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Upstate Parent’s Students Who Make a Difference come from nominations received from teachers and administrators of schools in Greenville, Spartanburg and Pickens counties. These fifth graders represent a bright future for us all. Their reach goes beyond academics, though many excel in that arena as well. They display caring, compassion, a spirit of service and passion about a variety of causes and endeavors. They are leaders, doers and the helping hands of those around them. 

Join us in congratulating these 10 outstanding students. We can’t wait to see what the future holds for them. 

Victor Sandres Aguilar stands out from the crowd through his kindness to others. 

A student at Blythe Academy in Greenville, Victor and his family came to the United States from Honduras in late 2018. The 11-year-old is quickly learning English and is a high achiever in his classes.

“My mom helps me with my English, and I help her,” he said. 

 But it’s his overwhelming kindness that helps Victor make a difference. He volunteers with the school’s safety patrol and has bonded with many of the younger students as he makes sure they get to class safely. He makes a special effort to include students who are new and those who don’t have many friends. 

“When I came here, I didn’t know anything,” he said. “There was a kid who, every time I asked for help, he would help me. I said when I learned English, I would be like him. I want to help people just to be kind. Like my teacher said, don’t be in inertia. Inertia means doing nothing. You have to have energy. I try to be nice. When someone is bullying, I tell them to stop. I’m not a bystander.”

Victor is passionate about technology and he said he wants a career in that field when he grows up. For now, he is enjoying the chance to help others in his new home.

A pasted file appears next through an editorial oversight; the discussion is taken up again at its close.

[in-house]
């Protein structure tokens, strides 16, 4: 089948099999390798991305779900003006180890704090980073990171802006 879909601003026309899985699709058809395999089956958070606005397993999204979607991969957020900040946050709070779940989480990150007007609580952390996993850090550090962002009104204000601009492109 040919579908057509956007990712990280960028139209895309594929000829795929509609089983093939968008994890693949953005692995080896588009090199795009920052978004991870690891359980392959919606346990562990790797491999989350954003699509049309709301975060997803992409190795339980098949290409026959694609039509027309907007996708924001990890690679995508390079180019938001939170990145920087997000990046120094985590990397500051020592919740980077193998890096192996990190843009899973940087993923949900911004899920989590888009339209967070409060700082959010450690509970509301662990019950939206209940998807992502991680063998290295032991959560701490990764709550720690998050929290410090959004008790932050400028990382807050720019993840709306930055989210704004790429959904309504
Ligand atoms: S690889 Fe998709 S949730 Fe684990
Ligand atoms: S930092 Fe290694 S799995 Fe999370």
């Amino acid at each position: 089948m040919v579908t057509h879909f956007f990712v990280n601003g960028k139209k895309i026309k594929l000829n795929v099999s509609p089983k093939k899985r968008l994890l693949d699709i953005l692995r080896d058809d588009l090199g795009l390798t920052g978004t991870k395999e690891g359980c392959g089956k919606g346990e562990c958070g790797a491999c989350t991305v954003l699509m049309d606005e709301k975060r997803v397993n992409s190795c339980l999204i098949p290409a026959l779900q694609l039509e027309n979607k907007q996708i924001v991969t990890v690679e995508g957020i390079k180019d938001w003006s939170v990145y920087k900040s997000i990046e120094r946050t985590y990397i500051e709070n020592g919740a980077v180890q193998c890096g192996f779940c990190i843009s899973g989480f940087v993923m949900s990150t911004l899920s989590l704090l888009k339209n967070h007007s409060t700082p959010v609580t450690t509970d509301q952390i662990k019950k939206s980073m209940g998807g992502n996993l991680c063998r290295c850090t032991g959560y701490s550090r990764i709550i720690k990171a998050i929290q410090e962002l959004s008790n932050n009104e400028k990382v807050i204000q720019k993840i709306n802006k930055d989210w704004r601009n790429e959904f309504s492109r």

“I love it here because there’s no danger here,” he said. “I feel safe in my school, in my house and in my country.”

Olivia Battocchio’s positive attitude and caring spirit help her serve as a role model to other students. 

Olivia is a student at Jesse Boyd Elementary in Spartanburg, where she is already building up an impressive list of accomplishments. It doesn’t hurt that she is very well organized and always ready for the next thing to come her way.

“I still get my homework done,” Olivia said.

From competitive dancing and church league basketball to singing in her school’s chorus and acting in the school play, Olivia finds time to participate but also to serve. Currently, she is selling homemade soap to raise money for Matthew Loves Books, a program created to give a book to each baby admitted to Upstate Neonatal Intensive Care Units. The effort is part of her Girl Scout Bronze Award.

“Research says if they get read to in the NICU, they understand words better when they grow up,” Olivia said. 

Oliva’s crafty tendencies extend to making blueberry marmalade as part of a church program to raise money for outreach. She sees service as an opportunity, not an obligation.

“Every Friday at my school, I get to help special needs classes,” she said. “I get to encourage them with learning and play with them. It’s for the good and from the heart. I like spending time with them because a lot of people don’t know how sweet they are.”

Nicko Canavos is already known among teachers and peers as a natural leader.

A student at Mitchell Road Elementary in Greenville, he attends Greek School twice a week and is learning to read Greek. He enjoys boxing and basketball and he also danced and volunteered at the Greek Festival in Greenville last fall. His interests are varied and deep, and they serve him well in his education and in helping others. His favorite subject is Social Studies.

“It amazes me some of the things people do – like Martin Luther King, Jr. giving speeches and Abraham Lincoln giving the Gettysburg Address,” Nicko said.

Nicko is passionate about reading and learning. His father, Jim Canavos, said Nicko is like a sponge, always ready to absorb new information. At school, Nicko volunteers with the safety patrol and is known for being inquisitive, humble and respectful, as well as for showing a great deal of maturity. He enjoys serving others by encouraging them and sharing help if they are struggling, especially with schoolwork.